Privilege and The Price

 

“The coaches were no longer horseless. There were creatures standing between the carriage shafts.” -HP Order of the Phoenix

Luna Lovegood: “They’re called Thestrals. They’re quite gentle, really… But people avoid them because they’re a bit…” Harry Potter: “Different. But why can’t the others see them?” Luna Lovegood: “They can only be seen by people who’ve seen death.

This is a beautifully crafted metaphor and one that I’ve always found interesting but never so poignant. In The Order of the Phoenix, Harry arrives at Hogwarts by carriage. In all his previous years, he’s witnessed these carriages arrive on their own accord. Nothing pulls them. For the first time, he notices creatures pulling the carriages. In a simple moment, Rowling perfectly captures something so difficult to describe in words.

This past July, my mother died. Like most things in life which are taken from us, her departure was (and still is) unexpected. I start this blog mentioning her passing because of Parker Palmer’s words: “If we want to grow as teachers — we must do something alien to academic culture: we must talk to each other about our inner lives — risky stuff in a profession that fears the personal and seeks safety in the technical, the distant, the abstract.” I’ve left those words on the front of this site as a reminder that her passing is now part of my story, but she lives on in me, my life, and my family.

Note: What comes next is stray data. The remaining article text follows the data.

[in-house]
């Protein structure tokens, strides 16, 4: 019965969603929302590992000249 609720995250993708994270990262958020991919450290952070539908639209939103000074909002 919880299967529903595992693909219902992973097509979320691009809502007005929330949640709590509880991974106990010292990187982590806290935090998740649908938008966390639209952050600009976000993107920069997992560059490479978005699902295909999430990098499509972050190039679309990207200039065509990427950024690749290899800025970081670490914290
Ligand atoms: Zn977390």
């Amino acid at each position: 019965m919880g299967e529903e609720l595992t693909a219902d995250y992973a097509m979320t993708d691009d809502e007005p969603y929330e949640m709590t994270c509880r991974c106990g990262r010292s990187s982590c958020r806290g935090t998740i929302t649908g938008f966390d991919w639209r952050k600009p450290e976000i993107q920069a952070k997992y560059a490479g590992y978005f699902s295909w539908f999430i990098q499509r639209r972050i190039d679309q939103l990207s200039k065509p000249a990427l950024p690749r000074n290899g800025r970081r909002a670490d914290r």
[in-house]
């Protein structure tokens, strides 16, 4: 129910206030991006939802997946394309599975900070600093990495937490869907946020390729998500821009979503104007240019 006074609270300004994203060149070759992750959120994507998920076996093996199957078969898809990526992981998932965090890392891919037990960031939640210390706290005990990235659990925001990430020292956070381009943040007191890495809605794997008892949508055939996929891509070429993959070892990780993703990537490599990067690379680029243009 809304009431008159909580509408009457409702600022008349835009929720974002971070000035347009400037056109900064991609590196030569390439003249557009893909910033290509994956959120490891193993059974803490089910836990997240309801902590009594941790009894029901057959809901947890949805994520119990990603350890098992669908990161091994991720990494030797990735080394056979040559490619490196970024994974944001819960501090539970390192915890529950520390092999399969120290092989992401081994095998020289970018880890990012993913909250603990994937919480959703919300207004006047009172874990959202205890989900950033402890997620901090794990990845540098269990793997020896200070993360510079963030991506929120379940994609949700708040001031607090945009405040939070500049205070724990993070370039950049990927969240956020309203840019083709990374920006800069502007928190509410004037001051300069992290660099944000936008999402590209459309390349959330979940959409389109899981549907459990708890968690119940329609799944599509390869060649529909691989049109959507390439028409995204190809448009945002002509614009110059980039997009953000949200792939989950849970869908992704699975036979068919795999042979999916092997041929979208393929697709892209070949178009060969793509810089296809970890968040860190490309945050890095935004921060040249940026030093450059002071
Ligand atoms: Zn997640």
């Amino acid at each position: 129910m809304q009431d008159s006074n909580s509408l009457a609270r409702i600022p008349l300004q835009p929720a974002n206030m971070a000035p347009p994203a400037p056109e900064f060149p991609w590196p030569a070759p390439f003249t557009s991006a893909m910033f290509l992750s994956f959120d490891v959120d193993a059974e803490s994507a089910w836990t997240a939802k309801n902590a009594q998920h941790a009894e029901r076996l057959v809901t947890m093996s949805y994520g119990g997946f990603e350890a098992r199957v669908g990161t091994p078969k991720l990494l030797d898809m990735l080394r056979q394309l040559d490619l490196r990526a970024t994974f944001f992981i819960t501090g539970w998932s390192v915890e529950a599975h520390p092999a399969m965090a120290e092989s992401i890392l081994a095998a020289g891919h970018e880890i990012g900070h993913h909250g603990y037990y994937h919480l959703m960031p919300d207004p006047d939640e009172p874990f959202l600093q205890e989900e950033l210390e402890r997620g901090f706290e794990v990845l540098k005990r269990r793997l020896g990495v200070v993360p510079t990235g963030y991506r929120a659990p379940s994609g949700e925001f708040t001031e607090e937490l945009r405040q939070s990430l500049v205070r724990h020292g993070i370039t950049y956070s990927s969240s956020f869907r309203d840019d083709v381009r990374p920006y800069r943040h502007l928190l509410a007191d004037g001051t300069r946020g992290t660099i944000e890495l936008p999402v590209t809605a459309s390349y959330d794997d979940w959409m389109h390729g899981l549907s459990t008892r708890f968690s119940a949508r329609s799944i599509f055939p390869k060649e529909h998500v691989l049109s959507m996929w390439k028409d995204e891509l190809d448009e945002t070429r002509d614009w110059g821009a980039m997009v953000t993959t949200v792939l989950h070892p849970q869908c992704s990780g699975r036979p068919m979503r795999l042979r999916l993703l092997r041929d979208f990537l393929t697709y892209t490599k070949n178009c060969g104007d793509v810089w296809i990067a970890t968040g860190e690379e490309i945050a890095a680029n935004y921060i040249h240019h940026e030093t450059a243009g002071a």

Rowling’s image of the Thestrals is also a reminder. We are limited in our understanding of one another. Limited by our own story. In the years before Mom’s passing, I’d watched other friends lose parents and loved ones. I empathized. I connected. I tried to be present – but I had difficulty understanding. In hindsight, I had difficulty realizing I was having difficulty understanding. The Thestrals were invisible to me. Much in life is still invisible to me when I look at those around me. Rolwing reminds us in this simple moment that the joys and sadness of others is quite difficult to fully grasp. Norman Maclean makes this point so eloquently:

“Each one of us here today will at one time in our lives look upon a loved one who is in need and ask the same question: We are willing to help, Lord, but what, if anything, is needed? For it is true we can seldom help those closest to us. Either we don’t know what part of ourselves to give or, more often than not, the part we have to give is not wanted. And so it is those we live with and should know who elude us. But we can still love them – we can love completely without complete understanding.”

This blog is a search to understand others and in doing so, myself. My mother was a generous person. I pray her final act of generosity can be wisdom through the suffering of her loss. May I finally see the Thestrals that I may truly know and care for those around me.